John Libbey Eurotext

Stereotactic-EEG-guided radiofrequency multiple hippocampal transection (SEEG-guided-RF-MHT) for the treatment of mesial temporal lobe epilepsy: a minimally invasive method for diagnosis and treatment Volume 23, numéro 5, October 2021


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1 Department of Neurology, University Hospitals Cleveland Medical Center, Cleveland, Ohio
2 Case Western Reserve University, School of Medicine, Cleveland, Ohio
3 Department of Neurosurgery, University Hospitals Cleveland Medical Center, Cleveland, Ohio
4 Neuroscience Department, Kaiser Permanente Northern California, Redwood City, California
5 The University of Texas Health Science Center at Houston, McGovern Medical School, Houston, Texas, USA
6 Epilepsy Center, UH Rainbow Babies & Children's Hospital, Case Western Reserve University School of Medicine, Cleveland, Ohio, USA
* Correspondence: Naiara Garcia Losarcos Department of Neurology, Epilepsy Center University Hospitals Cleveland Medical Center 11100 Euclid Avenue, Cleveland, OH 44106, USA


For the treatment of mesial temporal lobe epilepsy on the language-dominant side in patients at high risk of memory decline, we propose a minimally invasive diagnostic and treatment technique, adopting the principles of multiple hippocampal transections (MHT) using stereo-electroencephalography-guided radiofrequency (SEEG-guided-RF-MHT). This new technique allows targeting of the longitudinal fibers in the hippocampus critical for seizure spreading, while sparing the transverse circuits which are considered important for memory processing and avoiding discomfort and longer post-operatory recovery time associated with craniotomies. We report the efficacy and safety of this procedure in a preliminary observational study of cases.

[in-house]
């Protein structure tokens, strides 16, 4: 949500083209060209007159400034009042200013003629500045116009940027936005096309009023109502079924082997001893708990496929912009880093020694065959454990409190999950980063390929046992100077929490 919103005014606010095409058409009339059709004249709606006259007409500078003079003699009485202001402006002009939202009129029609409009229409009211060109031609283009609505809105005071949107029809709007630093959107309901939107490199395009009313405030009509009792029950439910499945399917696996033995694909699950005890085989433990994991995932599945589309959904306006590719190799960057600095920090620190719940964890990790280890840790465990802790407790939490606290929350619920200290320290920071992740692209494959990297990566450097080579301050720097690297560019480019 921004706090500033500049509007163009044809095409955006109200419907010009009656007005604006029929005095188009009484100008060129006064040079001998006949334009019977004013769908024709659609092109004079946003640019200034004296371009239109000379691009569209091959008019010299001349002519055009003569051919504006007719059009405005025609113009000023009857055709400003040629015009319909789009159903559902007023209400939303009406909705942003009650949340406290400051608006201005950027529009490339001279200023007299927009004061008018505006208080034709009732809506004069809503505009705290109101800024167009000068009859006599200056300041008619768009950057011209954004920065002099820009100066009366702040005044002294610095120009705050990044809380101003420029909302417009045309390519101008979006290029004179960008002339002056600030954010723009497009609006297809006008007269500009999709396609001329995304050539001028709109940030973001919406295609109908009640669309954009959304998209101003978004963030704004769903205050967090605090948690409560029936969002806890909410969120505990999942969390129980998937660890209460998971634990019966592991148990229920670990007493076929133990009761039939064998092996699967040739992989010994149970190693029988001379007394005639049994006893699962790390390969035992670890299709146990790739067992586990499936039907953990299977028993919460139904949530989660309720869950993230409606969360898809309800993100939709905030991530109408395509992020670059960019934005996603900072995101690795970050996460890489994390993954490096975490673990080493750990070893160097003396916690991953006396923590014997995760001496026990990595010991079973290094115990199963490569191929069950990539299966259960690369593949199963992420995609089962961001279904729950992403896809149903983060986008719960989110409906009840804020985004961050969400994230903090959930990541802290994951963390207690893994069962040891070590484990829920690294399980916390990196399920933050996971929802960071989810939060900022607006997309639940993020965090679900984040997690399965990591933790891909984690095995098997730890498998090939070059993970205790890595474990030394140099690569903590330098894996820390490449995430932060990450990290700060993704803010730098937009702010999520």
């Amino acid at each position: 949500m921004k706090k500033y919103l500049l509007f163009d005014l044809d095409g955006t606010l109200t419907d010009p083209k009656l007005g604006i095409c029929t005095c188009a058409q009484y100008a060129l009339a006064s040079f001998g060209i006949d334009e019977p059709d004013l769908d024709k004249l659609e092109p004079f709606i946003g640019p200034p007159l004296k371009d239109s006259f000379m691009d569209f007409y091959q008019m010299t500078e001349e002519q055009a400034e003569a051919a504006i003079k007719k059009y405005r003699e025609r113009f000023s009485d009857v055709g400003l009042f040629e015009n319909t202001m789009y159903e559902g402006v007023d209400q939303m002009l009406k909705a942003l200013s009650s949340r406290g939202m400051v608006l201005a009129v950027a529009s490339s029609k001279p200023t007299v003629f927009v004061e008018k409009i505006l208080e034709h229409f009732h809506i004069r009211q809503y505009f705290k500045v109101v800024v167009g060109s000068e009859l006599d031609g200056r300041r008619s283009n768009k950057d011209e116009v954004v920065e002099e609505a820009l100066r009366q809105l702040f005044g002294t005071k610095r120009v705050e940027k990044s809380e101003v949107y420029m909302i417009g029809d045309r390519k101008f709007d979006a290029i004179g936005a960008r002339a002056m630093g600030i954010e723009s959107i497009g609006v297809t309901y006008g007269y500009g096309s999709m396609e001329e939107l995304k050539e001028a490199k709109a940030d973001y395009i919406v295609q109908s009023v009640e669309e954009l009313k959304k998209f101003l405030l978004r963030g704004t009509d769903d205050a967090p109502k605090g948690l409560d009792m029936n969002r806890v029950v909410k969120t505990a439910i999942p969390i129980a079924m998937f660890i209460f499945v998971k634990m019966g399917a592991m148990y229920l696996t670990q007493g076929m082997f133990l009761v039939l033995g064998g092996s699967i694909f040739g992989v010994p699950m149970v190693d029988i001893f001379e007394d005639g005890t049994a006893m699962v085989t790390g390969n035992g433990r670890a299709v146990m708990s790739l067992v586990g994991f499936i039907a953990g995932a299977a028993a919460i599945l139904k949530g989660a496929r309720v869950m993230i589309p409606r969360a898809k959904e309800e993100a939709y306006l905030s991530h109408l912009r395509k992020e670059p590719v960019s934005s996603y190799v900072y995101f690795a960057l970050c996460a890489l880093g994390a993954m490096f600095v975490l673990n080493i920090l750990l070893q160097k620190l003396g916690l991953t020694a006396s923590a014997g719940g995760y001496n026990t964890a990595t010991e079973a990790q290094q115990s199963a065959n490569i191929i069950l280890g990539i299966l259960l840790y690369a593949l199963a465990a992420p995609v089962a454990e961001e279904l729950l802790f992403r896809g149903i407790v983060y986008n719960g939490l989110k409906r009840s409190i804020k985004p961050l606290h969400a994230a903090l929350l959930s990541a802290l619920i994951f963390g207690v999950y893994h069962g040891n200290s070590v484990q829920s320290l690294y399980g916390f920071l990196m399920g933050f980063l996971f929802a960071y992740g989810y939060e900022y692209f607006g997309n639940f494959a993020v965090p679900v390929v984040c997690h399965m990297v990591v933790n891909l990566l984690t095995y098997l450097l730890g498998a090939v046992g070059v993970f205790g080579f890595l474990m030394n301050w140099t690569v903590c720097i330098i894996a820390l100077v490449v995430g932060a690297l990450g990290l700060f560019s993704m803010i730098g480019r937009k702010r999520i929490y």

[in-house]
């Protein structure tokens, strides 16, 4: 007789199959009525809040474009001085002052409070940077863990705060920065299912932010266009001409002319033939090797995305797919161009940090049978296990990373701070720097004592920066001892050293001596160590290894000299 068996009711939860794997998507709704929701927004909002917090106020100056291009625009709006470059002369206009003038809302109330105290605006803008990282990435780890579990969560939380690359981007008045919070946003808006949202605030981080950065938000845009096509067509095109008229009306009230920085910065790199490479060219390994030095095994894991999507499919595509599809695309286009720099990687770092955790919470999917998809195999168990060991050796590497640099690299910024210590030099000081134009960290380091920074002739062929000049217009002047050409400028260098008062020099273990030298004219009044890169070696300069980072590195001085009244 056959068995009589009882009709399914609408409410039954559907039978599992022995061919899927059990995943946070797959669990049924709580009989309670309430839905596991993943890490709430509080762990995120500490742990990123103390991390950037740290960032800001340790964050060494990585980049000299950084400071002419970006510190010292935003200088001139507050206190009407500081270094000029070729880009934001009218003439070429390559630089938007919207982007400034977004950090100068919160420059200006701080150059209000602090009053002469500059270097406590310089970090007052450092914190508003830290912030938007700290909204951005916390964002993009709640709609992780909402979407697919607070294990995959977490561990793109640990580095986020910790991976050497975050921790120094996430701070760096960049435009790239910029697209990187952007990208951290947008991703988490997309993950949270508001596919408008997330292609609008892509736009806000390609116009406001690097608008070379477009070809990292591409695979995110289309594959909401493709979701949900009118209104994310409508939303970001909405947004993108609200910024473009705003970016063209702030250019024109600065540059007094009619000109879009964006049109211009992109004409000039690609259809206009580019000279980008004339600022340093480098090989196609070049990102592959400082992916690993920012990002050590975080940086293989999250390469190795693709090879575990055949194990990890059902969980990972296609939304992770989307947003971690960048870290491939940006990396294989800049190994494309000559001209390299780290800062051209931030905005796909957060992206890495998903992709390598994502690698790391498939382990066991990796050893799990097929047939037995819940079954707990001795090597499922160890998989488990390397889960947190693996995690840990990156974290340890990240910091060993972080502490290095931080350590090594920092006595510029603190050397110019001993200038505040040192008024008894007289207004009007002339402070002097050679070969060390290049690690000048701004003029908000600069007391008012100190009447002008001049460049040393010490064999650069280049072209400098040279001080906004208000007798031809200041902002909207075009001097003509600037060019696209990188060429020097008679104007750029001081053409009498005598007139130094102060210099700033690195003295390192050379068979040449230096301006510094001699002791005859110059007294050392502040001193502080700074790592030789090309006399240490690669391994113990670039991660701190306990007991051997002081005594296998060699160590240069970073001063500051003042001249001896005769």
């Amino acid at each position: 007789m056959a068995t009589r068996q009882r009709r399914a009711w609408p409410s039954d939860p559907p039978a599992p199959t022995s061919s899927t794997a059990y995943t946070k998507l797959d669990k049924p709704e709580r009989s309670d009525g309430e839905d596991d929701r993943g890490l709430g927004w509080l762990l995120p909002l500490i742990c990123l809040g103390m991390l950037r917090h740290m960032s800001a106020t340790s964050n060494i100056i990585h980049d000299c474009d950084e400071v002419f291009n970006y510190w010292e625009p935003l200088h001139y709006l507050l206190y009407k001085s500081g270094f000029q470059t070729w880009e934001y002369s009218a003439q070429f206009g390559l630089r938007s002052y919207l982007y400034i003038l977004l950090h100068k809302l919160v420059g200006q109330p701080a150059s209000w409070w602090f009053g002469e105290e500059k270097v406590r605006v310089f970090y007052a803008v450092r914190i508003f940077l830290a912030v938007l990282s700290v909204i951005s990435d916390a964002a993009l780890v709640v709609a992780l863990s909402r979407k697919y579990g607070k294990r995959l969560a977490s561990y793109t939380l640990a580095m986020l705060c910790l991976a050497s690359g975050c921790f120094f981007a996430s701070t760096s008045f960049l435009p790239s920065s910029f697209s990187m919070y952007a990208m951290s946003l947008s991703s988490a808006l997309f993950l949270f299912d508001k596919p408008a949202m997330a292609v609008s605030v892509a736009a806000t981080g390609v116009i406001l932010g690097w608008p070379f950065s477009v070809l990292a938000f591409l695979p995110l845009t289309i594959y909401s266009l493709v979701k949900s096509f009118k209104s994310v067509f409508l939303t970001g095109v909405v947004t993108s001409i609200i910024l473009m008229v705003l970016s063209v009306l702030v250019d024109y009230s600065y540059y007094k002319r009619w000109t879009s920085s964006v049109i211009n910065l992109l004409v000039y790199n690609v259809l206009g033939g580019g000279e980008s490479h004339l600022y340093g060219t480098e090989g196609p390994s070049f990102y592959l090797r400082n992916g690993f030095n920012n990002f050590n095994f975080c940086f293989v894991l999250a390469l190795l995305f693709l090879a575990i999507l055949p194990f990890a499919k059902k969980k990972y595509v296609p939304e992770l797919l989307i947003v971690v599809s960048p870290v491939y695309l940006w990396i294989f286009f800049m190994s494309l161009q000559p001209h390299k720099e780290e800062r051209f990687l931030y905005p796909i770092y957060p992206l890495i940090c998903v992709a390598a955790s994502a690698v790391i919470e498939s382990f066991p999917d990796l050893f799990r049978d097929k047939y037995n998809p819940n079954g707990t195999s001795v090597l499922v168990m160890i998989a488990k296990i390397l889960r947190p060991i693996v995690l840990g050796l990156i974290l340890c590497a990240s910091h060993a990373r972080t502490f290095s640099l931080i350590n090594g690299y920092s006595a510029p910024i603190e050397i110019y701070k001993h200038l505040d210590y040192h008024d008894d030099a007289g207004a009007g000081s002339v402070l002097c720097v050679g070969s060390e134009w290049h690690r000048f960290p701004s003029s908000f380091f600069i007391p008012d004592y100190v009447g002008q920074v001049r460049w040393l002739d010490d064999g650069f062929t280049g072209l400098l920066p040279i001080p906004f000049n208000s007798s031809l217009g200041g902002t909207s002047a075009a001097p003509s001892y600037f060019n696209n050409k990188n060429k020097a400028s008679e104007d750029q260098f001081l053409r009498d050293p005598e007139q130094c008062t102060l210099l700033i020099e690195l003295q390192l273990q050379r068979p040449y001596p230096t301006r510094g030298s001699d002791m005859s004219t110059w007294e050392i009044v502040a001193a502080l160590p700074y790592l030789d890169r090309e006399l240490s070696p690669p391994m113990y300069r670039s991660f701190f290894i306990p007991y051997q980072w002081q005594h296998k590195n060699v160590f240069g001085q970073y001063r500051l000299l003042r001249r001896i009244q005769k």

Five patients at high risk of memory decline, including three with non-lesional hippocampi on MRI, had temporal lobe epilepsy (TLE) necessitating depth electrode implantation. A new strategy of SEEG electrode placement was used to mimic MHT. After confirming hippocampal seizure onset, all the patients had three linear ablations perpendicular to the amigdalohippocampal complex. The procedure was performed at the patient's bedside with the patient awake during the full length of the procedure.


Four out of five patients were seizure-free (average follow up: 14-18 months). There were no associated complications. Visual inspection of brain MRI of patients at six months following SEEG-guided RF-MHT showed significant hippocampal volume preservation. Subjects who received the procedure in the dominant side reported no subjective memory complaints in the follow-up clinic assessments at six months.


Our preliminary seizure outcome seems very promising since the majority of our patients (four out of five patients) were seizure-free. Since no lesions are made outside the amygdalo-hippocampal complex using this technique and the temporal stem remains intact, more favorable memory and language outcome is expected in patients at high risk of memory decline.